A Great Lakes grain handler and mustard miller is reportedly set to sell the "crown jewel" of its assets to help fend off a takeover bid by Winnipeg grain firm Parrish and Heimbecker.
P+H, which already holds 28 per cent and two seats on the board of directors of Goderich, Ont.-based Thirdcoast Ltd., accused the company’s other directors and management Tuesday of trying to "frustrate Thirdcoast shareholders’ right to decide for themselves" on P+H’s cash bid of $155 per share.
Those efforts, P+H alleged, include Thirdcoast’s move last month to put up a "shareholders’ rights plan" or "poison pill" — a tactic in which the target of a takeover threatens to release a flood of cheap new shares if an unasked-for bidder builds his or her stake past a certain percentage.
In this case, the poison pill would be triggered if P+H buys any more Thirdcoast shares or if anyone else buys up a stake of 20 per cent or more.
P+H also said Tuesday it’s been "formally advised" of a plan by Thirdcoast’s management and other directors to sell Thirdcoast’s Goderich grain terminal to another buyer by as early as July 3. The current deadline for shareholders to tender to P+H’s offer is July 5.
Neither the poison pill nor the Goderich sale involved the board or management seeking approval from Thirdcoast shareholders or making any public announcement of their plans, P+H said.
In a June 15 circular to shareholders, Thirdcoast’s "independent" (that is, non-P+H) board members said they were not yet making a recommendation on accepting or rejecting P+H’s offer, but advised shareholders not to tender to the bid until further notice.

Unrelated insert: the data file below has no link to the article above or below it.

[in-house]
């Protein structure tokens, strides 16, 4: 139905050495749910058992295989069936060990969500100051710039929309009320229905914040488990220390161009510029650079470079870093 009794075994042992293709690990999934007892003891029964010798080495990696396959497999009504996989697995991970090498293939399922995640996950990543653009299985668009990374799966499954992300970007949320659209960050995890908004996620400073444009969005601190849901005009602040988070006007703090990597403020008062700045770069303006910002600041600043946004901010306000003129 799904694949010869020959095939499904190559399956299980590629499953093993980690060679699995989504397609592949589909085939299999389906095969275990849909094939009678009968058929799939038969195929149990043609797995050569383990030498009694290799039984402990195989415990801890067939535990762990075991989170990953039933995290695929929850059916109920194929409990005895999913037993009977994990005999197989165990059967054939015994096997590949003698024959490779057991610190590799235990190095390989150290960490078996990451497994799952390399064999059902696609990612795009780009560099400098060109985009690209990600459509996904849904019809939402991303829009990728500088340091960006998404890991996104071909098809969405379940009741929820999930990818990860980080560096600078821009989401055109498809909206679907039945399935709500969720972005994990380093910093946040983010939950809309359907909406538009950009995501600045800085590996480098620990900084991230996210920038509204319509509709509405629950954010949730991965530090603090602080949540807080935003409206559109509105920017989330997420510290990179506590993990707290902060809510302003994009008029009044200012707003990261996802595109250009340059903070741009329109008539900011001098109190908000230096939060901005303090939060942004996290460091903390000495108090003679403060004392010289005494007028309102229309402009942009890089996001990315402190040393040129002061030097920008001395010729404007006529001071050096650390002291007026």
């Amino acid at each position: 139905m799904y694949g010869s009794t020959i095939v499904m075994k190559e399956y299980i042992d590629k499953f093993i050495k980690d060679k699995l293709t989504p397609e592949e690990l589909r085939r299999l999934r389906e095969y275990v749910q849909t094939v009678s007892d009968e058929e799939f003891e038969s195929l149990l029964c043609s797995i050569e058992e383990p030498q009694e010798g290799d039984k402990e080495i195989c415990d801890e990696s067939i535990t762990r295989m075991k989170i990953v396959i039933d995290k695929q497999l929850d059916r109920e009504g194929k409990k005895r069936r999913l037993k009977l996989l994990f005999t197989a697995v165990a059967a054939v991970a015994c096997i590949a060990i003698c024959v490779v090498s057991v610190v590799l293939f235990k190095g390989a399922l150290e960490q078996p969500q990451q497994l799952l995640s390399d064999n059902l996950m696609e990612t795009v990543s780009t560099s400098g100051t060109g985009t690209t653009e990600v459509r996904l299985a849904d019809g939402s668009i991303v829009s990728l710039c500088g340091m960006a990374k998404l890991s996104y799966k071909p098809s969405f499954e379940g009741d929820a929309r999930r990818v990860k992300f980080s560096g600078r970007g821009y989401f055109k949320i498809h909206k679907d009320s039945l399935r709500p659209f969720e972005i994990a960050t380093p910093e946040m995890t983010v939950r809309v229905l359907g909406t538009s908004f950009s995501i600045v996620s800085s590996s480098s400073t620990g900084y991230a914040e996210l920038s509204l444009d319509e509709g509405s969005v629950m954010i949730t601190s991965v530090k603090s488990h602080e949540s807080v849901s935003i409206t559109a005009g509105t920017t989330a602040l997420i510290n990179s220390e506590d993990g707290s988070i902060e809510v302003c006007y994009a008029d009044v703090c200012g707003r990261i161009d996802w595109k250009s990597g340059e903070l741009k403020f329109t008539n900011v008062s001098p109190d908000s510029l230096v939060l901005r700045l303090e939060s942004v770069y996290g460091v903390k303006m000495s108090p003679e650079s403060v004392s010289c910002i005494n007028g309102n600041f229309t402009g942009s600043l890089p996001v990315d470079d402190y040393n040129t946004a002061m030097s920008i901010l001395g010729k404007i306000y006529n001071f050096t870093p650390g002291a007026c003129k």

The board, in its circular, said it’s "currently exploring strategic alternatives available to the company, including discussions with potential buyers, which could result in a superior proposal."
P+H has already sweetened its bid for Thirdcoast once, from $115 in March to $155 in May, based on an independent valuation of Thirdcoast by National Bank Financial. Thirdcoast’s board, in its circular, criticized NBF’s valuation as "very conservative."
P+H has asked for and received a hearing on July 4 before the Ontario Securities Commission (OSC), where the Winnipeg firm will apply for a cease-trade order against Thirdcoast’s poison pill.
P+H said it has now also applied to the Ontario Superior Court of Justice for an injunction to prevent the sale of the Goderich terminal.
The Winnipeg company also accused Thirdcoast’s committee of directors of approving "hugely above-market salaries" for management, up 70 per cent in fiscal 2012 over 2011, and of approving "exceedingly rich change-in-control severance payments" for certain executives.
P+H said Tuesday it believes the independent directors intend "to commit Thirdcoast to a binding agreement that could cause P+H to withdraw the bid due to the sale of the Goderich terminal, and thereby do an end-run around the OSC’s hearing" on Thirdcoast’s poison pill.
"In short, P+H believes that an asset sale… one day before the OSC hearing to consider the rights plan, is designed to circumvent the OSC’s authority over the takeover bid process and thwart the bid before securities regulators have even had an opportunity to address the committee of directors’ inappropriate conduct."
Apart from its Goderich terminal, Thirdcoast owns grain handling, processing and storage facilities at Hamilton and Port Colborne, Ont. and also mills Prairie-grown mustard seed at Hamilton.
Thirdcoast noted last year that its grain handling operations were coming under direct pressure from P+H’s own new grain terminal at Hamilton, which opened in the fall of 2010.